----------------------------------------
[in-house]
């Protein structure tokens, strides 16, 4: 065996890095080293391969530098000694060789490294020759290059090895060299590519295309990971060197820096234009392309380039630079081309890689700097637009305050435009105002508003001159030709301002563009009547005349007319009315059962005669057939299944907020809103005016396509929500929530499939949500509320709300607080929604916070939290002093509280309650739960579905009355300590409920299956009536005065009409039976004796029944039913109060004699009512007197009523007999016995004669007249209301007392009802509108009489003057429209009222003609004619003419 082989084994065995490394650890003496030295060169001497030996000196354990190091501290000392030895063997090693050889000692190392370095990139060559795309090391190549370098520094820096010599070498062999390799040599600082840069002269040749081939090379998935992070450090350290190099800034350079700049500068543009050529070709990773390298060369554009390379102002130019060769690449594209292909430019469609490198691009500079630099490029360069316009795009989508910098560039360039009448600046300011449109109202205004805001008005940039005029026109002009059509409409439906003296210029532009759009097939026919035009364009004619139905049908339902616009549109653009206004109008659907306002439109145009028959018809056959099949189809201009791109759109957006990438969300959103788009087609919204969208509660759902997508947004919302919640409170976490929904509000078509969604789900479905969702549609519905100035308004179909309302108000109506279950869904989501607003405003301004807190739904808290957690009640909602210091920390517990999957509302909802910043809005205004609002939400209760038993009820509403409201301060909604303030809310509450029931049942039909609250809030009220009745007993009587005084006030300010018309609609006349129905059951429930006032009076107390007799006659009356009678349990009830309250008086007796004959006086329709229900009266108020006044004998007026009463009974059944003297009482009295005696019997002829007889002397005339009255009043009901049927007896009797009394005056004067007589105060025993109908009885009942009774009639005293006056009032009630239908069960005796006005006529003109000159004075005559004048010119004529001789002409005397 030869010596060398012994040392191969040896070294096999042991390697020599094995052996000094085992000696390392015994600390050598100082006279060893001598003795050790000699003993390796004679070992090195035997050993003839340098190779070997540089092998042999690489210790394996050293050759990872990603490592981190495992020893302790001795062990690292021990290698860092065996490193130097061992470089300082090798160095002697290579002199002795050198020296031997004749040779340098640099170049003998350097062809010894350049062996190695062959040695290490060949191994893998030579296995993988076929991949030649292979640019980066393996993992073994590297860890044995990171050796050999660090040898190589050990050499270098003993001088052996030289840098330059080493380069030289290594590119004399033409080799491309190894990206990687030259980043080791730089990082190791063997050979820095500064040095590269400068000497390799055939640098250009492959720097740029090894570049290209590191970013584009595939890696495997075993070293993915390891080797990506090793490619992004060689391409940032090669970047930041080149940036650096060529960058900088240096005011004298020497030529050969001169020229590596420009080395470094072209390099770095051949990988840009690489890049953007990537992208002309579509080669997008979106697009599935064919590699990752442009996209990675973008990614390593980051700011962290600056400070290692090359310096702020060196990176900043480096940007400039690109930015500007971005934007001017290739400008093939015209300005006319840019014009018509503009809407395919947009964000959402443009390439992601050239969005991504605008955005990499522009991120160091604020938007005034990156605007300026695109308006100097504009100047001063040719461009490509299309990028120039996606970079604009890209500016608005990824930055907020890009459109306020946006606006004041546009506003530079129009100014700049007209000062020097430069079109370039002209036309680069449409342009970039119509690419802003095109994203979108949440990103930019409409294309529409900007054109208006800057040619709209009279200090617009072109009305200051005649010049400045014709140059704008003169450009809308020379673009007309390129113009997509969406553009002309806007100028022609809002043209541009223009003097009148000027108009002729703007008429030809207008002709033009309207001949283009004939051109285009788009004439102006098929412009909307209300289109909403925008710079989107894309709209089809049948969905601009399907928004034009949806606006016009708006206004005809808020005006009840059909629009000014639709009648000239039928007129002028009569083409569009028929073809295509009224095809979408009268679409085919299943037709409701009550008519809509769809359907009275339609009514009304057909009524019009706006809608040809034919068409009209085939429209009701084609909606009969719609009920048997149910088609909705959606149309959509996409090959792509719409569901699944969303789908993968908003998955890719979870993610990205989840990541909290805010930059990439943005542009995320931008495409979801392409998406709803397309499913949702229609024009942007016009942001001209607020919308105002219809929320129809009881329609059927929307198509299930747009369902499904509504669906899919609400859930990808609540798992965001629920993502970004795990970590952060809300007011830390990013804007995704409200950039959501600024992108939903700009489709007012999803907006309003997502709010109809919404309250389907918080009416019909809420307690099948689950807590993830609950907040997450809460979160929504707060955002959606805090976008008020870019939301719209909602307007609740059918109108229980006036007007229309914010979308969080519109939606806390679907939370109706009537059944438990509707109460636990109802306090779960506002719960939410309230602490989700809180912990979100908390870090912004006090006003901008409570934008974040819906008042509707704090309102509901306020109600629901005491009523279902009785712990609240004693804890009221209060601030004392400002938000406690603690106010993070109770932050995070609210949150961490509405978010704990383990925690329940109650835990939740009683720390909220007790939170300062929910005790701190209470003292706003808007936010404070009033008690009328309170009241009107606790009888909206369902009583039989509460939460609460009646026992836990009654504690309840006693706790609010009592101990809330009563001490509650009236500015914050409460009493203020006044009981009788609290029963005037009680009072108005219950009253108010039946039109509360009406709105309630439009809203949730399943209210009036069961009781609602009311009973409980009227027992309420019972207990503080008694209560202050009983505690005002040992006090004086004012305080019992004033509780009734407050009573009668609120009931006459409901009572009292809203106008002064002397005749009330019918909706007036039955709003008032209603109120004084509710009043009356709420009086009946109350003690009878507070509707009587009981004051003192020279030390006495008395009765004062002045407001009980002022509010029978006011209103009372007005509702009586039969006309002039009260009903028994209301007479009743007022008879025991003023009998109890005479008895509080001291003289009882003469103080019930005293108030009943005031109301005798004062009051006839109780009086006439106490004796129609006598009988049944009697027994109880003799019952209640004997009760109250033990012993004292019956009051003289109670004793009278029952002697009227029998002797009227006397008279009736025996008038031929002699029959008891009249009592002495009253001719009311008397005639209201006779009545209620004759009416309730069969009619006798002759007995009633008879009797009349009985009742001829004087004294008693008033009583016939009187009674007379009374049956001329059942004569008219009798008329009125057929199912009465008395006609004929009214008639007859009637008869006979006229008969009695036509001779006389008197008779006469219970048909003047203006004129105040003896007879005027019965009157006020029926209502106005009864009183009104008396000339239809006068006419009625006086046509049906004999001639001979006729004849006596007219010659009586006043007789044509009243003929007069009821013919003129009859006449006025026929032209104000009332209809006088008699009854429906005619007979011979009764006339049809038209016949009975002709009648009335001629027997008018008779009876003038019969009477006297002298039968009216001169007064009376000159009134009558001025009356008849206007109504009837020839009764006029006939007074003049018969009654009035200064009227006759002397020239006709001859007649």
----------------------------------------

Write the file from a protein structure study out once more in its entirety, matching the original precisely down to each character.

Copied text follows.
[in-house]
């Protein structure tokens, strides 16, 4: 065996890095080293391969530098000694060789490294020759290059090895060299590519295309990971060197820096234009392309380039630079081309890689700097637009305050435009105002508003001159030709301002563009009547005349007319009315059962005669057939299944907020809103005016396509929500929530499939949500509320709300607080929604916070939290002093509280309650739960579905009355300590409920299956009536005065009409039976004796029944039913109060004699009512007197009523007999016995004669007249209301007392009802509108009489003057429209009222003609004619003419 082989084994065995490394650890003496030295060169001497030996000196354990190091501290000392030895063997090693050889000692190392370095990139060559795309090391190549370098520094820096010599070498062999390799040599600082840069002269040749081939090379998935992070450090350290190099800034350079700049500068543009050529070709990773390298060369554009390379102002130019060769690449594209292909430019469609490198691009500079630099490029360069316009795009989508910098560039360039009448600046300011449109109202205004805001008005940039005029026109002009059509409409439906003296210029532009759009097939026919035009364009004619139905049908339902616009549109653009206004109008659907306002439109145009028959018809056959099949189809201009791109759109957006990438969300959103788009087609919204969208509660759902997508947004919302919640409170976490929904509000078509969604789900479905969702549609519905100035308004179909309302108000109506279950869904989501607003405003301004807190739904808290957690009640909602210091920390517990999957509302909802910043809005205004609002939400209760038993009820509403409201301060909604303030809310509450029931049942039909609250809030009220009745007993009587005084006030300010018309609609006349129905059951429930006032009076107390007799006659009356009678349990009830309250008086007796004959006086329709229900009266108020006044004998007026009463009974059944003297009482009295005696019997002829007889002397005339009255009043009901049927007896009797009394005056004067007589105060025993109908009885009942009774009639005293006056009032009630239908069960005796006005006529003109000159004075005559004048010119004529001789002409005397 030869010596060398012994040392191969040896070294096999042991390697020599094995052996000094085992000696390392015994600390050598100082006279060893001598003795050790000699003993390796004679070992090195035997050993003839340098190779070997540089092998042999690489210790394996050293050759990872990603490592981190495992020893302790001795062990690292021990290698860092065996490193130097061992470089300082090798160095002697290579002199002795050198020296031997004749040779340098640099170049003998350097062809010894350049062996190695062959040695290490060949191994893998030579296995993988076929991949030649292979640019980066393996993992073994590297860890044995990171050796050999660090040898190589050990050499270098003993001088052996030289840098330059080493380069030289290594590119004399033409080799491309190894990206990687030259980043080791730089990082190791063997050979820095500064040095590269400068000497390799055939640098250009492959720097740029090894570049290209590191970013584009595939890696495997075993070293993915390891080797990506090793490619992004060689391409940032090669970047930041080149940036650096060529960058900088240096005011004298020497030529050969001169020229590596420009080395470094072209390099770095051949990988840009690489890049953007990537992208002309579509080669997008979106697009599935064919590699990752442009996209990675973008990614390593980051700011962290600056400070290692090359310096702020060196990176900043480096940007400039690109930015500007971005934007001017290739400008093939015209300005006319840019014009018509503009809407395919947009964000959402443009390439992601050239969005991504605008955005990499522009991120160091604020938007005034990156605007300026695109308006100097504009100047001063040719461009490509299309990028120039996606970079604009890209500016608005990824930055907020890009459109306020946006606006004041546009506003530079129009100014700049007209000062020097430069079109370039002209036309680069449409342009970039119509690419802003095109994203979108949440990103930019409409294309529409900007054109208006800057040619709209009279200090617009072109009305200051005649010049400045014709140059704008003169450009809308020379673009007309390129113009997509969406553009002309806007100028022609809002043209541009223009003097009148000027108009002729703007008429030809207008002709033009309207001949283009004939051109285009788009004439102006098929412009909307209300289109909403925008710079989107894309709209089809049948969905601009399907928004034009949806606006016009708006206004005809808020005006009840059909629009000014639709009648000239039928007129002028009569083409569009028929073809295509009224095809979408009268679409085919299943037709409701009550008519809509769809359907009275339609009514009304057909009524019009706006809608040809034919068409009209085939429209009701084609909606009969719609009920048997149910088609909705959606149309959509996409090959792509719409569901699944969303789908993968908003998955890719979870993610990205989840990541909290805010930059990439943005542009995320931008495409979801392409998406709803397309499913949702229609024009942007016009942001001209607020919308105002219809929320129809009881329609059927929307198509299930747009369902499904509504669906899919609400859930990808609540798992965001629920993502970004795990970590952060809300007011830390990013804007995704409200950039959501600024992108939903700009489709007012999803907006309003997502709010109809919404309250389907918080009416019909809420307690099948689950807590993830609950907040997450809460979160929504707060955002959606805090976008008020870019939301719209909602307007609740059918109108229980006036007007229309914010979308969080519109939606806390679907939370109706009537059944438990509707109460636990109802306090779960506002719960939410309230602490989700809180912990979100908390870090912004006090006003901008409570934008974040819906008042509707704090309102509901306020109600629901005491009523279902009785712990609240004693804890009221209060601030004392400002938000406690603690106010993070109770932050995070609210949150961490509405978010704990383990925690329940109650835990939740009683720390909220007790939170300062929910005790701190209470003292706003808007936010404070009033008690009328309170009241009107606790009888909206369902009583039989509460939460609460009646026992836990009654504690309840006693706790609010009592101990809330009563001490509650009236500015914050409460009493203020006044009981009788609290029963005037009680009072108005219950009253108010039946039109509360009406709105309630439009809203949730399943209210009036069961009781609602009311009973409980009227027992309420019972207990503080008694209560202050009983505690005002040992006090004086004012305080019992004033509780009734407050009573009668609120009931006459409901009572009292809203106008002064002397005749009330019918909706007036039955709003008032209603109120004084509710009043009356709420009086009946109350003690009878507070509707009587009981004051003192020279030390006495008395009765004062002045407001009980002022509010029978006011209103009372007005509702009586039969006309002039009260009903028994209301007479009743007022008879025991003023009998109890005479008895509080001291003289009882003469103080019930005293108030009943005031109301005798004062009051006839109780009086006439106490004796129609006598009988049944009697027994109880003799019952209640004997009760109250033990012993004292019956009051003289109670004793009278029952002697009227029998002797009227006397008279009736025996008038031929002699029959008891009249009592002495009253001719009311008397005639209201006779009545209620004759009416309730069969009619006798002759007995009633008879009797009349009985009742001829004087004294008693008033009583016939009187009674007379009374049956001329059942004569008219009798008329009125057929199912009465008395006609004929009214008639007859009637008869006979006229008969009695036509001779006389008197008779006469219970048909003047203006004129105040003896007879005027019965009157006020029926209502106005009864009183009104008396000339239809006068006419009625006086046509049906004999001639001979006729004849006596007219010659009586006043007789044509009243003929007069009821013919003129009859006449006025026929032209104000009332209809006088008699009854429906005619007979011979009764006339049809038209016949009975002709009648009335001629027997008018008779009876003038019969009477006297002298039968009216001169007064009376000159009134009558001025009356008849206007109504009837020839009764006029006939007074003049018969009654009035200064009227006759002397020239006709001859007649």